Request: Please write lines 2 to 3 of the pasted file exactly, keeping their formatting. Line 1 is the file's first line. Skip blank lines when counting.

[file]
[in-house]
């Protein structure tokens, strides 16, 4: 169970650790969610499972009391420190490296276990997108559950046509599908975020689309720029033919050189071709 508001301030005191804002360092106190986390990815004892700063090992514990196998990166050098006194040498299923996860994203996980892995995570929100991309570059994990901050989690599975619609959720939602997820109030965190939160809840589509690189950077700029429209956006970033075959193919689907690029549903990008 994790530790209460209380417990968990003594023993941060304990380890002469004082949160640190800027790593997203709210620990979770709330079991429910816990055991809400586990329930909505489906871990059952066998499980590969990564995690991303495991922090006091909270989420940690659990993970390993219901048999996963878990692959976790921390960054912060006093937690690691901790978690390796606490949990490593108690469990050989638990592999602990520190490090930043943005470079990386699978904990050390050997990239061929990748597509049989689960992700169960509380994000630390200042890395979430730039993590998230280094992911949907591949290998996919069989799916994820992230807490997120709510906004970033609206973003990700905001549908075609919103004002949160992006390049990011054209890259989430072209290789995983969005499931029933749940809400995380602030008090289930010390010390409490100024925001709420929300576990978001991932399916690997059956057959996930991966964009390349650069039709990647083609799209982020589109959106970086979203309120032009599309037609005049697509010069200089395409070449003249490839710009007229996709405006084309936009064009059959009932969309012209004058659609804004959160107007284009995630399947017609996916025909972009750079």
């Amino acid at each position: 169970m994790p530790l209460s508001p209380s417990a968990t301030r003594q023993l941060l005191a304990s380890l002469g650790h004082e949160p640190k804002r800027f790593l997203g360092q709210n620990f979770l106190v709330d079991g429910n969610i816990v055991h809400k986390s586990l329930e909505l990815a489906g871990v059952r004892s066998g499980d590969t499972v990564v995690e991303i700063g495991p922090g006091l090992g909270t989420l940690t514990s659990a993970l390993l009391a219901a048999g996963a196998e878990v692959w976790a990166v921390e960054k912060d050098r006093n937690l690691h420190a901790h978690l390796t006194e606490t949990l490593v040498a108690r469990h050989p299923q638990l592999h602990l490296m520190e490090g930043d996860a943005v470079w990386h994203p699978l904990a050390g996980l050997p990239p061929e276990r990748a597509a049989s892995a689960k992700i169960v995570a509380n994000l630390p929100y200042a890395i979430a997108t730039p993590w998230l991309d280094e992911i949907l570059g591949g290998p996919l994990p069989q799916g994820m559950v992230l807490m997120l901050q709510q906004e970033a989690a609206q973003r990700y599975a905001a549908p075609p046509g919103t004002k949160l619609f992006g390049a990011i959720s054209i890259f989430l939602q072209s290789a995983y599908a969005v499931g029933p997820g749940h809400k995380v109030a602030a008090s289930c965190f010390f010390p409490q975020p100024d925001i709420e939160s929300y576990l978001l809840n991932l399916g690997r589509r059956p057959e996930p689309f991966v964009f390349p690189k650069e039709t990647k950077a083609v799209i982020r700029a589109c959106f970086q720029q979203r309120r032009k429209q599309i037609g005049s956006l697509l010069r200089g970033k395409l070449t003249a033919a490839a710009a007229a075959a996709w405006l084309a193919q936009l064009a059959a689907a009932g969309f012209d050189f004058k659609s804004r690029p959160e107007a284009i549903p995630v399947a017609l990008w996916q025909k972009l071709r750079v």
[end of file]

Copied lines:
């Protein structure tokens, strides 16, 4: 169970650790969610499972009391420190490296276990997108559950046509599908975020689309720029033919050189071709 508001301030005191804002360092106190986390990815004892700063090992514990196998990166050098006194040498299923996860994203996980892995995570929100991309570059994990901050989690599975619609959720939602997820109030965190939160809840589509690189950077700029429209956006970033075959193919689907690029549903990008 994790530790209460209380417990968990003594023993941060304990380890002469004082949160640190800027790593997203709210620990979770709330079991429910816990055991809400586990329930909505489906871990059952066998499980590969990564995690991303495991922090006091909270989420940690659990993970390993219901048999996963878990692959976790921390960054912060006093937690690691901790978690390796606490949990490593108690469990050989638990592999602990520190490090930043943005470079990386699978904990050390050997990239061929990748597509049989689960992700169960509380994000630390200042890395979430730039993590998230280094992911949907591949290998996919069989799916994820992230807490997120709510906004970033609206973003990700905001549908075609919103004002949160992006390049990011054209890259989430072209290789995983969005499931029933749940809400995380602030008090289930010390010390409490100024925001709420929300576990978001991932399916690997059956057959996930991966964009390349650069039709990647083609799209982020589109959106970086979203309120032009599309037609005049697509010069200089395409070449003249490839710009007229996709405006084309936009064009059959009932969309012209004058659609804004959160107007284009995630399947017609996916025909972009750079």
């Amino acid at each position: 169970m994790p530790l209460s508001p209380s417990a968990t301030r003594q023993l941060l005191a304990s380890l002469g650790h004082e949160p640190k804002r800027f790593l997203g360092q709210n620990f979770l106190v709330d079991g429910n969610i816990v055991h809400k986390s586990l329930e909505l990815a489906g871990v059952r004892s066998g499980d590969t499972v990564v995690e991303i700063g495991p922090g006091l090992g909270t989420l940690t514990s659990a993970l390993l009391a219901a048999g996963a196998e878990v692959w976790a990166v921390e960054k912060d050098r006093n937690l690691h420190a901790h978690l390796t006194e606490t949990l490593v040498a108690r469990h050989p299923q638990l592999h602990l490296m520190e490090g930043d996860a943005v470079w990386h994203p699978l904990a050390g996980l050997p990239p061929e276990r990748a597509a049989s892995a689960k992700i169960v995570a509380n994000l630390p929100y200042a890395i979430a997108t730039p993590w998230l991309d280094e992911i949907l570059g591949g290998p996919l994990p069989q799916g994820m559950v992230l807490m997120l901050q709510q906004e970033a989690a609206q973003r990700y599975a905001a549908p075609p046509g919103t004002k949160l619609f992006g390049a990011i959720s054209i890259f989430l939602q072209s290789a995983y599908a969005v499931g029933p997820g749940h809400k995380v109030a602030a008090s289930c965190f010390f010390p409490q975020p100024d925001i709420e939160s929300y576990l978001l809840n991932l399916g690997r589509r059956p057959e996930p689309f991966v964009f390349p690189k650069e039709t990647k950077a083609v799209i982020r700029a589109c959106f970086q720029q979203r309120r032009k429209q599309i037609g005049s956006l697509l010069r200089g970033k395409l070449t003249a033919a490839a710009a007229a075959a996709w405006l084309a193919q936009l064009a059959a689907a009932g969309f012209d050189f004058k659609s804004r690029p959160e107007a284009i549903p995630v399947a017609l990008w996916q025909k972009l071709r750079v």